I don't think it's going to be long untill the major wires actually close their content to subscribers only. It would be a sad day for me, as I love getting my news hot off the wire, but I can understand why the AP/Reuters/AFP/UPI would do it.
    • Bzzt, wrong answer.

      In the case of Google News,

      1. It should qualify as fair use, given that it is merely a fuzzy thumbnail... otherwise Google Images would have been destroyed by lawsuits long ago.

      2. They aren't using AP's bandwidth, since the thumbnails are hosted on google's servers.
    • Most online newspapers, I think, will not close off their content... it would kill their business. Sure, some of them already charge for access (WSJ, NYT, etc.) but most of them make money by posting news stories for free, and having people see the ads on the side of the page. These sites will be willing to pay a little premium to get access to news articles, since they more than recover these costs via ads.

      With things like Google News out there, the consumer will tend to read the online news sources that
    • I wouldnt be so dire.

      First off, the blurbs and images are clearly fair use. Not to mention it drives traffic to articles listed at the "top" of each google news section. Its like being slashdotted x1000.

      It actually doesnt cost the newspapers bandwidth. Google resizes and hosts its news images.

      Lastly, its going to be the kiss of death for AP, Reuters, online newspapers, etc if they went all RIAA on everyone. People will just shift to competitors.
      • Upon checking Google news, I find you and other posters are indeed correct, the images are hosted by google news.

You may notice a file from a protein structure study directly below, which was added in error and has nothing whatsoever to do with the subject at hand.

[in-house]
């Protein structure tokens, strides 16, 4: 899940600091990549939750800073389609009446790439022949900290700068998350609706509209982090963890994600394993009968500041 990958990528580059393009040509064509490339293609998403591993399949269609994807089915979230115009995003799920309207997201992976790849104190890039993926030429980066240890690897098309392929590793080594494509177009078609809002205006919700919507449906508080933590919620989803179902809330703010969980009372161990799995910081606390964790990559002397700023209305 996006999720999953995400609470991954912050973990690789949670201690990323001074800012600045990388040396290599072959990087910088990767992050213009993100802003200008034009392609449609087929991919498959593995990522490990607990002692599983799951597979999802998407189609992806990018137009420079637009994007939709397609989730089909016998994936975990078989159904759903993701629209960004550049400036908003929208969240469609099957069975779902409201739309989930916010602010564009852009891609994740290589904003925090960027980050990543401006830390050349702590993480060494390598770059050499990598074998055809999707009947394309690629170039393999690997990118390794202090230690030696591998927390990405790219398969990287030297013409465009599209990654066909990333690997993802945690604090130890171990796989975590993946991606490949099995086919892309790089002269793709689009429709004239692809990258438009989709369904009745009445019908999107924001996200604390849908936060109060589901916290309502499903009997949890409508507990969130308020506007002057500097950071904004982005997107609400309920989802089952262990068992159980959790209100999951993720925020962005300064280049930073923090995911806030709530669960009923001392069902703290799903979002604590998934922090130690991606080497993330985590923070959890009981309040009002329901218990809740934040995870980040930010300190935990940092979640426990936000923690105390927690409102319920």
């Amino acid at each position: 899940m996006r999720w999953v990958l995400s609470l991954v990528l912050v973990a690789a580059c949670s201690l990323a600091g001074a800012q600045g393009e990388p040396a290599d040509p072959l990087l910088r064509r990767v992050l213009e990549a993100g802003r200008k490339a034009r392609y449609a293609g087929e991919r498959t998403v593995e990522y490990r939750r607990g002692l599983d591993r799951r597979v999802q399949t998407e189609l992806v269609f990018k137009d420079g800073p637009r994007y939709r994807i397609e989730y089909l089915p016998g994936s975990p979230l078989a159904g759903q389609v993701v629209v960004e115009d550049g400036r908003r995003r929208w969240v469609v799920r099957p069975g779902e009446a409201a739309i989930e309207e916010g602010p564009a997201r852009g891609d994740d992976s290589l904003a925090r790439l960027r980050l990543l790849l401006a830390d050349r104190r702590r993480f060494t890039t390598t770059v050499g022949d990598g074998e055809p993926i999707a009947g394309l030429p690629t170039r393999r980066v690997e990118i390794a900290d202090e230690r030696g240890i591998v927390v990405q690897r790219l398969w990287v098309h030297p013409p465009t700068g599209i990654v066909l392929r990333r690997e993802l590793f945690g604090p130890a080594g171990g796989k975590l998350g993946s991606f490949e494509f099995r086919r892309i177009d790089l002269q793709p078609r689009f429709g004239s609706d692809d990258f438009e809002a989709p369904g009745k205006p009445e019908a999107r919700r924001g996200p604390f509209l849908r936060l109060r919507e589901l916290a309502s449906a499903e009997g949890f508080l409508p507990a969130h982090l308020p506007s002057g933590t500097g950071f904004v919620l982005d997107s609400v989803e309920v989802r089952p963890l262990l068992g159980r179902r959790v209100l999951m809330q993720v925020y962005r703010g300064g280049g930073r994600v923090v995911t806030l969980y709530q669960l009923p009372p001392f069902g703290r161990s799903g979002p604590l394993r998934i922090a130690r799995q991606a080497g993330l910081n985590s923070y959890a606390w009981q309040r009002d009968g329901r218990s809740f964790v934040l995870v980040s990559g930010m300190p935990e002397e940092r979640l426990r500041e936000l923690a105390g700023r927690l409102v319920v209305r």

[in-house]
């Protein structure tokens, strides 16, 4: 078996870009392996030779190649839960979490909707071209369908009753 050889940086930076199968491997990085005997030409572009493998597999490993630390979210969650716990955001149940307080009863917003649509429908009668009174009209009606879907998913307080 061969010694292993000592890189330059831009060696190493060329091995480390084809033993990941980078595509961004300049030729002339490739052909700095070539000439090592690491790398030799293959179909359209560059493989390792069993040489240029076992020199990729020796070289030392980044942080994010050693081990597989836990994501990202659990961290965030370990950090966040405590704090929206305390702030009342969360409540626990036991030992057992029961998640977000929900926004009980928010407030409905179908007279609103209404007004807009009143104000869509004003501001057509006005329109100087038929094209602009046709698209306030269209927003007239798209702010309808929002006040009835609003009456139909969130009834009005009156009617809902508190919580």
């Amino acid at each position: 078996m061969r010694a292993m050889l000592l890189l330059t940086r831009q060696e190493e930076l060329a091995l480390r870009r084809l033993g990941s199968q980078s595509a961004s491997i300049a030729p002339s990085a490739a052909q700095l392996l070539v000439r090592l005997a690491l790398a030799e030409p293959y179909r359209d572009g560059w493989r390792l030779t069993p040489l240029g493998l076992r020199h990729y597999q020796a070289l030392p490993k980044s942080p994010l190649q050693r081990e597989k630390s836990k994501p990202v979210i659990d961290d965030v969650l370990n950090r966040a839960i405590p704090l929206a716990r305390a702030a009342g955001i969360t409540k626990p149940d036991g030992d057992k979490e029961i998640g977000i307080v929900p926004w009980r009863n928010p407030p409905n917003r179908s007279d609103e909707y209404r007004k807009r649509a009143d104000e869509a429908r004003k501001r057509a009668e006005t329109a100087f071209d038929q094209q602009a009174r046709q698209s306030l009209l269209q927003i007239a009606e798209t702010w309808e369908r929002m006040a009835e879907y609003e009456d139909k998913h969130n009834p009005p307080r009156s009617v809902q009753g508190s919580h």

But drudge, and many other sites, leech bandwidth the organizations hosting the images.

        In the case of newspapers, you can write that off because it will drive eyeballs to your ads.

        In the case of the wires, they're gaining nothing. Their business model is to sell organizations access to their content. People are increasingly getting their news online, and they aren't paying for the content. B
      • Lastly, its going to be the kiss of death for AP, Reuters, online newspapers, etc if they went all RIAA on everyone. People will just shift to competitors.

        Competitors? What competitors? The AP alone employs 3,700 people and feeds stories to 15,000 print and broadcast subscribers world-wide.

    • While sites like drudge might switch, I don't think many newspapers would stop using stories from AP just because they have to pay extra to put them online. The larger ones will just pay the license fee and continue. For the smaller ones this will likely be the final straw that makes them realise that their online presence isn't making any money anyway. This will cause them to scale back to just posting local, self-written news or can their website altogether.